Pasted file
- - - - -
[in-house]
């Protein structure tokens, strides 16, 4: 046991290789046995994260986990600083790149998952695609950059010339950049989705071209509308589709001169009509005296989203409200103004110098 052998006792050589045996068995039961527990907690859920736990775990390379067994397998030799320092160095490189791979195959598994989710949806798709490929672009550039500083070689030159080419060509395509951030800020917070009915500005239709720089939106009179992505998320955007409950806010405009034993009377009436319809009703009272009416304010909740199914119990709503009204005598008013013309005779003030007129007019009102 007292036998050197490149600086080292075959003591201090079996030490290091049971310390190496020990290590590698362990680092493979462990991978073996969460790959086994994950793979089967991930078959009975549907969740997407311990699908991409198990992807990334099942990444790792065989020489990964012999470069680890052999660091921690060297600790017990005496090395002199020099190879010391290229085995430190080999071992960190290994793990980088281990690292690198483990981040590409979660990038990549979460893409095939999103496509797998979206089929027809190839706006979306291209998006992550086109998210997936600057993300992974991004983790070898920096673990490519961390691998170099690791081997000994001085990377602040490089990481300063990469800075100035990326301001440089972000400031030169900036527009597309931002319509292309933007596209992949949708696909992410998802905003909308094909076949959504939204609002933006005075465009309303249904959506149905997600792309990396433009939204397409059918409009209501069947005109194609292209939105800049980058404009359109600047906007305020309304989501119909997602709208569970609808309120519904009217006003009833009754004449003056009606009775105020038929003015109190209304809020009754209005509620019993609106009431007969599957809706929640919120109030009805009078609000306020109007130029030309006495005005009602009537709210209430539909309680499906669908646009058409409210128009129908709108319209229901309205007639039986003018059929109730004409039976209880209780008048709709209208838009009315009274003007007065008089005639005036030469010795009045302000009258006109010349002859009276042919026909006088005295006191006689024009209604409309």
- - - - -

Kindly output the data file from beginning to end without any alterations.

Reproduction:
[in-house]
């Protein structure tokens, strides 16, 4: 046991290789046995994260986990600083790149998952695609950059010339950049989705071209509308589709001169009509005296989203409200103004110098 052998006792050589045996068995039961527990907690859920736990775990390379067994397998030799320092160095490189791979195959598994989710949806798709490929672009550039500083070689030159080419060509395509951030800020917070009915500005239709720089939106009179992505998320955007409950806010405009034993009377009436319809009703009272009416304010909740199914119990709503009204005598008013013309005779003030007129007019009102 007292036998050197490149600086080292075959003591201090079996030490290091049971310390190496020990290590590698362990680092493979462990991978073996969460790959086994994950793979089967991930078959009975549907969740997407311990699908991409198990992807990334099942990444790792065989020489990964012999470069680890052999660091921690060297600790017990005496090395002199020099190879010391290229085995430190080999071992960190290994793990980088281990690292690198483990981040590409979660990038990549979460893409095939999103496509797998979206089929027809190839706006979306291209998006992550086109998210997936600057993300992974991004983790070898920096673990490519961390691998170099690791081997000994001085990377602040490089990481300063990469800075100035990326301001440089972000400031030169900036527009597309931002319509292309933007596209992949949708696909992410998802905003909308094909076949959504939204609002933006005075465009309303249904959506149905997600792309990396433009939204397409059918409009209501069947005109194609292209939105800049980058404009359109600047906007305020309304989501119909997602709208569970609808309120519904009217006003009833009754004449003056009606009775105020038929003015109190209304809020009754209005509620019993609106009431007969599957809706929640919120109030009805009078609000306020109007130029030309006495005005009602009537709210209430539909309680499906669908646009058409409210128009129908709108319209229901309205007639039986003018059929109730004409039976209880209780008048709709209208838009009315009274003007007065008089005639005036030469010795009045302000009258006109010349002859009276042919026909006088005295006191006689024009209604409309």